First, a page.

It seems obvious, but more evidence never hurts. About 70% of divorces are initiated by women, either because they chose to marry the wrong man, or because they are unhappy with the right man.

3. Marital instability causes women to vote for bigger government for security.

Excerpt:

Giving women the right to vote significantly changed American politics from the very beginning. Despite claims to the contrary, the gender gap is not something that has arisen since the 1970s. Suffrage coincided with immediate increases in state government expenditures and revenue, and these effects continued growing as more women took advantage of the franchise. Similar changes occurred at the federal level as female suffrage led to more liberal voting records for the state’s U.S. House and Senate delegations. In the Senate, suffrage changed voting behavior by an amount equal to almost 20 percent of the difference between Republican and Democratic senators. Suffrage also coincided with changes in the probability that prohibition would be enacted and changes in divorce laws.

[…]More work remains to be done on why women vote so differently, but our initial work provides scant evidence that it is due to self-interest arising from their employment by government. The only evidence that we found indicated that the gender gap in part arises from women’s fear that they are being left to raise children on their own (Lott and Kenny 1997). If this result is true, the continued breakdown of the family and higher divorce rates imply growing political conflicts between the sexes. 19

Bigger government must be paid for by higher taxes, of course, which makes it harder for one working man’s income to provide for a family. In fact, feminists wanted men to be displaced as sole-providers. They would prefer that women are “equal” to men, and that means making women get out and work like men. Feminists had every reason to want bigger government and higher taxes to make traditional single-earner families unfeasible financially. They did it for equality.

4. Women are in fact observed to vote for bigger government.

Excerpt:

On Tuesday, the nation made history. It made history in electing the first African American president; it made history in building a bigger margin for the first female Speaker of the House; it made history in delivering the biggest Democratic margin since 1964; it made history in sending a record number of people to the polls and the highest percentage turnout since the 1960 election. Analysts will spend the next few months sifting through the data, trying to figure out what happened and why. Historians will likely spend the next several years and decades studying this election, as well. But one thing is immediately clear. Unmarried women played a pivotal role in making this history and in changing this nation. They delivered a stunning 70 to 29 percent margin to Barack Obama and delivered similarly strong margins in races for Congress and the U.S. Senate. Although unmarried women have voted Democratic consistently since marital status has been was tracked, this election represents the highest margin recorded and a 16-point net gain at the Presidential level from 2004.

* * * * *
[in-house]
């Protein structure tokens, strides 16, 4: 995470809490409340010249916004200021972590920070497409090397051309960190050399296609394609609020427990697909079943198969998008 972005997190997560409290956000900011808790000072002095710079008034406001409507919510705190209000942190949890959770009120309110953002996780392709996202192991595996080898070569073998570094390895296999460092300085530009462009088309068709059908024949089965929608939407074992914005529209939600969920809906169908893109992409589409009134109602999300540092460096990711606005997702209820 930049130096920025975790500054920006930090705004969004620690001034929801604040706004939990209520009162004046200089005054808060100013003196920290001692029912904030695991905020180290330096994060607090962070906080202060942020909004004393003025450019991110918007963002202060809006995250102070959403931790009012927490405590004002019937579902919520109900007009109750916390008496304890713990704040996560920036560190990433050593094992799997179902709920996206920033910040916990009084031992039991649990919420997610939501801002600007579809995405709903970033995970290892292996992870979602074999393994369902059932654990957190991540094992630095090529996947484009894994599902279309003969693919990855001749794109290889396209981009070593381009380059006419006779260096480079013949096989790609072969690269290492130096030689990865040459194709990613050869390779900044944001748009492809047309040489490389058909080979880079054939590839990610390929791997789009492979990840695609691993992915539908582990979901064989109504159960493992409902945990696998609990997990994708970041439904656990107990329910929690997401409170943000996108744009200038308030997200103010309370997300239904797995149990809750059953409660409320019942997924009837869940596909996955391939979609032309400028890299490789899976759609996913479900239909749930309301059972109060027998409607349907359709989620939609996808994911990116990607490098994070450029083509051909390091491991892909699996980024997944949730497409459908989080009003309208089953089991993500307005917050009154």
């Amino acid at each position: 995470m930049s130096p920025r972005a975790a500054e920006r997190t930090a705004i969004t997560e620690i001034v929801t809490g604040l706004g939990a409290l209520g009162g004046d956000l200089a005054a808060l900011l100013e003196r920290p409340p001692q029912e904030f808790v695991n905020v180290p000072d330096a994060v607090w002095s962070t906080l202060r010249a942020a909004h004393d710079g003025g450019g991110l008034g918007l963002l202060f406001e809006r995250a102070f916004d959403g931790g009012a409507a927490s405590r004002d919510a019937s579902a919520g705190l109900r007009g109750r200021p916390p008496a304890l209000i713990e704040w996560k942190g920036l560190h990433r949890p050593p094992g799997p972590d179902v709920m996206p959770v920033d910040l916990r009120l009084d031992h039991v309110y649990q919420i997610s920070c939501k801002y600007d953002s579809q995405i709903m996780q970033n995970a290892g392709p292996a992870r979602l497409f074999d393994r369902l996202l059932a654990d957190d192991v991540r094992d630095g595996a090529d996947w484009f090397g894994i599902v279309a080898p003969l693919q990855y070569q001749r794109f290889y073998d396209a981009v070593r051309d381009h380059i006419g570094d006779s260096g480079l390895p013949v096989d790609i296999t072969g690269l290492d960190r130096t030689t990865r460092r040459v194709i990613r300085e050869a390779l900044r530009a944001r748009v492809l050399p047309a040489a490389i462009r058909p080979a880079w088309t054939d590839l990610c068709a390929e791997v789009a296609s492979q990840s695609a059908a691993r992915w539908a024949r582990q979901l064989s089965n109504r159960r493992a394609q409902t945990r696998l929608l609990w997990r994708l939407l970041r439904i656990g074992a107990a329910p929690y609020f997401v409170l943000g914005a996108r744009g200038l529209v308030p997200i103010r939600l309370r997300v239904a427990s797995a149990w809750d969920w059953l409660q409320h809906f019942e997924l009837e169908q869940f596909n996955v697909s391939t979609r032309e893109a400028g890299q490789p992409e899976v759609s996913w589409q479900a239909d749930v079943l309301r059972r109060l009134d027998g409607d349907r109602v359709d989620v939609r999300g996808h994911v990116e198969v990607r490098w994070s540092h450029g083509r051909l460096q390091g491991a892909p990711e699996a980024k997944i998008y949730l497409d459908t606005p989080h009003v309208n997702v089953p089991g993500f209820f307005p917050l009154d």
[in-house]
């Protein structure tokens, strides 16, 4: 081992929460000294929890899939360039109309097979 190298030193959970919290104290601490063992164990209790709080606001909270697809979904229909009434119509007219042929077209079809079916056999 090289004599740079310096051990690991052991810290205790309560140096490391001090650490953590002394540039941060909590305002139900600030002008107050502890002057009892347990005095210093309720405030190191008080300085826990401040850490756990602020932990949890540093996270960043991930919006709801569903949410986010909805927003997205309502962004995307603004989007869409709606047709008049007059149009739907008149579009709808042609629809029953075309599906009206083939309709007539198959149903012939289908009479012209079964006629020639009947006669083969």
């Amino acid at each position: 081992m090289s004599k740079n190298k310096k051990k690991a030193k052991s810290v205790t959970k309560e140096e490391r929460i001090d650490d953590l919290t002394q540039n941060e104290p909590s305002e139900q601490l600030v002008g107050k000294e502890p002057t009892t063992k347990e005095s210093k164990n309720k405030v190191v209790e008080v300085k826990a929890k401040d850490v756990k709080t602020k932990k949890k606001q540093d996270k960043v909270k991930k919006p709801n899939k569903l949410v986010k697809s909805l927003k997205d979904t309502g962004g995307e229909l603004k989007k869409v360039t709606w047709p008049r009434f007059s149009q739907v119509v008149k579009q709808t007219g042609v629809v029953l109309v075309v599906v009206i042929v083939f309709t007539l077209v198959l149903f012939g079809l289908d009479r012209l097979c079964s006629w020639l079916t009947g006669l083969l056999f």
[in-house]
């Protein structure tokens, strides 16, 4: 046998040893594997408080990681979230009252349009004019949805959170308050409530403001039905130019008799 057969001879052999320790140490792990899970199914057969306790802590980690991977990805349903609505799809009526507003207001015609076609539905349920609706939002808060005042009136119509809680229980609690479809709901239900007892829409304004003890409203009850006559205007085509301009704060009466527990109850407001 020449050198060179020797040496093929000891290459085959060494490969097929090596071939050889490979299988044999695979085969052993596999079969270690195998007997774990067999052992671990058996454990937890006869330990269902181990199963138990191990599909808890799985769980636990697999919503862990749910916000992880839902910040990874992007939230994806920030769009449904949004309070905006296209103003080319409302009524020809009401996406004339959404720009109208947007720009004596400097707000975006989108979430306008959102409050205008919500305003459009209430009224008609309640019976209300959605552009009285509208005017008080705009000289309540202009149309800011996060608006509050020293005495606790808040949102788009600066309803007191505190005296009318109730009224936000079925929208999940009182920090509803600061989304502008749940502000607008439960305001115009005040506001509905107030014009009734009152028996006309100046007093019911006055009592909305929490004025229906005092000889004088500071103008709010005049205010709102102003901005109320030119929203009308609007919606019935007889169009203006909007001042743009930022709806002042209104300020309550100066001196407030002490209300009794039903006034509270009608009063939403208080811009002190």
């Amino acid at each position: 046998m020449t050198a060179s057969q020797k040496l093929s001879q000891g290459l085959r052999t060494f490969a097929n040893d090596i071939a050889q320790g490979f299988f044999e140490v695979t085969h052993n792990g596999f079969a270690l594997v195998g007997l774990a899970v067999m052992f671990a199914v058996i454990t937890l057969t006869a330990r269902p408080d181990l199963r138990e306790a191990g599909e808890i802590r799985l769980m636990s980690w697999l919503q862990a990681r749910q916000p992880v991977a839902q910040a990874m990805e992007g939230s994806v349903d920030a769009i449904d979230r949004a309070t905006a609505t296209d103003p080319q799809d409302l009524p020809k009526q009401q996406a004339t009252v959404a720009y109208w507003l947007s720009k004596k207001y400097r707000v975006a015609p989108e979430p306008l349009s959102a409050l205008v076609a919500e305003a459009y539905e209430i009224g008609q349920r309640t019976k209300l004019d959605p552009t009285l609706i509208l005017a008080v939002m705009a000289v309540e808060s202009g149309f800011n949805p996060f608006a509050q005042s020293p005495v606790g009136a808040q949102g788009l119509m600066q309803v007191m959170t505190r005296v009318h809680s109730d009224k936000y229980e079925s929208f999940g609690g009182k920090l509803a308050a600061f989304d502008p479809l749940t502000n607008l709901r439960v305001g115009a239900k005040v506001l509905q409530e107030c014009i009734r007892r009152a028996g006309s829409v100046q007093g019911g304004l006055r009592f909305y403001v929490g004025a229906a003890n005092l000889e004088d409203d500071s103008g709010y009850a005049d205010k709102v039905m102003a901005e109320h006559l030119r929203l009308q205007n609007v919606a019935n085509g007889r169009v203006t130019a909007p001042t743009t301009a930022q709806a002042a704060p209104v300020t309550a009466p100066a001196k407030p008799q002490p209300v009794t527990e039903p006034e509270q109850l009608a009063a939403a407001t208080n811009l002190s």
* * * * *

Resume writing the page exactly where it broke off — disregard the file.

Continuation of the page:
In fact, there was a recent (2011) study showing that unmarried women do in fact vote for higher taxes and more government as a substitute for a husband’s provider role.

Abstract:

The last three decades have witnessed the rise of a political gender gap in the United States wherein more women than men favor the Democratic party. We trace this development to the decline in marriage, which we posit has made men richer and women poorer. Data for the United States support this argument. First, there is a strong positive correlation between state divorce prevalence and the political gender gap – higher divorce prevalence reduces support for the Democrats among men but not women. Second, longitudinal data show that following marriage (divorce), women are less (more) likely to support the Democratic party.

What follows from voting Democrat?

Since the Democrats took the House and Senate in 2006, and then the Presidency in 2008, the national debt has more than doubled from about 8 trillion to 20 trillion. A lot of that money was spent in welfare for single mothers, which only makes the women and their fatherless children more dependent on government. Children raised in unmarried home are far less likely to marry themselves, and to be independent of government. Which means that they will vote for bigger government when they start to vote, since they can’t make it through life on their own strength.

If more people vote for Democrats then we will get higher taxes to pay for all the government spending. Higher taxes means that a married man can no longer retain enough of his earnings to support a family. And that means his wife has to work, and that means that his children will learn what the government schools decide they should learn – so that all the children will be equal and think the same (pro-government) thoughts. This should not be controversial, because it is what it is. But if we want to talk about the decline of marriage honestly, then we need to be talking to single women about how they choose men, when they have sex with men, and how they vote at election time. You really can’t have it all.